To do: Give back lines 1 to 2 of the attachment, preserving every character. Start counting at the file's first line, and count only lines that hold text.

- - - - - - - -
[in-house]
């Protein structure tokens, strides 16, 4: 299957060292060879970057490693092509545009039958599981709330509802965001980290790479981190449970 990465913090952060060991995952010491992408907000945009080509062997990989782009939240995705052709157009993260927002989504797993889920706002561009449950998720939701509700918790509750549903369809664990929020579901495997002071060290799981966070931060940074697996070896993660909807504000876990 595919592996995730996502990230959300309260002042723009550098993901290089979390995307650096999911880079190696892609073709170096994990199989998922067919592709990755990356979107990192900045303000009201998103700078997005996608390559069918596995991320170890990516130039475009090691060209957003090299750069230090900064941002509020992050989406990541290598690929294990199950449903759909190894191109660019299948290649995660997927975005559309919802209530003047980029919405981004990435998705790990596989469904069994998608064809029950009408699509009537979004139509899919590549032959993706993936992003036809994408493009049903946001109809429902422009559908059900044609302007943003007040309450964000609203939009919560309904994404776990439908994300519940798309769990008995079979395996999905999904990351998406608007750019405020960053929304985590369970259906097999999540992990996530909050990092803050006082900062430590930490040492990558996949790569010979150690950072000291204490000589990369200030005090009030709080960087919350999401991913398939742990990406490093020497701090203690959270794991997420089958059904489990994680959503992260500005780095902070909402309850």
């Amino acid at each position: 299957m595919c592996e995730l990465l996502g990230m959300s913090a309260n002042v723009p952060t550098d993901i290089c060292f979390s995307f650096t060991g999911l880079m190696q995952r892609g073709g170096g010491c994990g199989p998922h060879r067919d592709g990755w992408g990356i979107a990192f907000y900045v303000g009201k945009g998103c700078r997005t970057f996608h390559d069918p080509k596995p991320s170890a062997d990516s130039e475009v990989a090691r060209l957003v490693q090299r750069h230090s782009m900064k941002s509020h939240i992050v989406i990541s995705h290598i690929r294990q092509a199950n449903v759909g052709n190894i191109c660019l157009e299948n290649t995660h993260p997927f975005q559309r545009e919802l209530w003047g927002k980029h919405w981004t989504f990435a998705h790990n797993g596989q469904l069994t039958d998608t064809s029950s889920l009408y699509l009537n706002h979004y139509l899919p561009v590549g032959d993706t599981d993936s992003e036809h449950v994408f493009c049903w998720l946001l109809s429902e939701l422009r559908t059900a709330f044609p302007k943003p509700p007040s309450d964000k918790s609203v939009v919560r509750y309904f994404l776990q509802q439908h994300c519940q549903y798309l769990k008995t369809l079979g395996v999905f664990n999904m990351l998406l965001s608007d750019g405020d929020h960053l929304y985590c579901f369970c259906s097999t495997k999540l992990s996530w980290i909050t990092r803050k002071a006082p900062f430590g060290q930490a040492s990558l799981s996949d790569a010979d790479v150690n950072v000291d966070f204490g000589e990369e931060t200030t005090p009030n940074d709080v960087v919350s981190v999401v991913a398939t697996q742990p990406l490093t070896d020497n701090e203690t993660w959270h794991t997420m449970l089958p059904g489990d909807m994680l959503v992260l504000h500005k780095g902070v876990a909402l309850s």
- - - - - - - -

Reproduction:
[in-house]
């Protein structure tokens, strides 16, 4: 299957060292060879970057490693092509545009039958599981709330509802965001980290790479981190449970 990465913090952060060991995952010491992408907000945009080509062997990989782009939240995705052709157009993260927002989504797993889920706002561009449950998720939701509700918790509750549903369809664990929020579901495997002071060290799981966070931060940074697996070896993660909807504000876990 595919592996995730996502990230959300309260002042723009550098993901290089979390995307650096999911880079190696892609073709170096994990199989998922067919592709990755990356979107990192900045303000009201998103700078997005996608390559069918596995991320170890990516130039475009090691060209957003090299750069230090900064941002509020992050989406990541290598690929294990199950449903759909190894191109660019299948290649995660997927975005559309919802209530003047980029919405981004990435998705790990596989469904069994998608064809029950009408699509009537979004139509899919590549032959993706993936992003036809994408493009049903946001109809429902422009559908059900044609302007943003007040309450964000609203939009919560309904994404776990439908994300519940798309769990008995079979395996999905999904990351998406608007750019405020960053929304985590369970259906097999999540992990996530909050990092803050006082900062430590930490040492990558996949790569010979150690950072000291204490000589990369200030005090009030709080960087919350999401991913398939742990990406490093020497701090203690959270794991997420089958059904489990994680959503992260500005780095902070909402309850």